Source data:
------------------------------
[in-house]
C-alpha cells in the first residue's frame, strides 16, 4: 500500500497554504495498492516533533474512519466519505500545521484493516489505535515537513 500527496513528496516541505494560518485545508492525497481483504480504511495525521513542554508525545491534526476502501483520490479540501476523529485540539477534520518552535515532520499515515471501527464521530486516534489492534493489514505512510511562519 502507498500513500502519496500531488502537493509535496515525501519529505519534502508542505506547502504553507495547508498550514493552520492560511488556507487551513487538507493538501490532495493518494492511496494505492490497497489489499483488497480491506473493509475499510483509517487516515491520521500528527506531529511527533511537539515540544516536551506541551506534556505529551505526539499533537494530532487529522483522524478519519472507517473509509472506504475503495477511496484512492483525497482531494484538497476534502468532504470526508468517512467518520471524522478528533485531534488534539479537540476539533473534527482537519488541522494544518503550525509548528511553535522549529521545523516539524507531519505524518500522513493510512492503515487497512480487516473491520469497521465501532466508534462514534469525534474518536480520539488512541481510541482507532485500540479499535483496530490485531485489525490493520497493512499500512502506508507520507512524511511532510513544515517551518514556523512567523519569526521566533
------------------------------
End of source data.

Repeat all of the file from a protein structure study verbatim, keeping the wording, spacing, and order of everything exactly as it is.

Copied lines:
[in-house]
C-alpha cells in the first residue's frame, strides 16, 4: 500500500497554504495498492516533533474512519466519505500545521484493516489505535515537513 500527496513528496516541505494560518485545508492525497481483504480504511495525521513542554508525545491534526476502501483520490479540501476523529485540539477534520518552535515532520499515515471501527464521530486516534489492534493489514505512510511562519 502507498500513500502519496500531488502537493509535496515525501519529505519534502508542505506547502504553507495547508498550514493552520492560511488556507487551513487538507493538501490532495493518494492511496494505492490497497489489499483488497480491506473493509475499510483509517487516515491520521500528527506531529511527533511537539515540544516536551506541551506534556505529551505526539499533537494530532487529522483522524478519519472507517473509509472506504475503495477511496484512492483525497482531494484538497476534502468532504470526508468517512467518520471524522478528533485531534488534539479537540476539533473534527482537519488541522494544518503550525509548528511553535522549529521545523516539524507531519505524518500522513493510512492503515487497512480487516473491520469497521465501532466508534462514534469525534474518536480520539488512541481510541482507532485500540479499535483496530490485531485489525490493520497493512499500512502506508507520507512524511511532510513544515517551518514556523512567523519569526521566533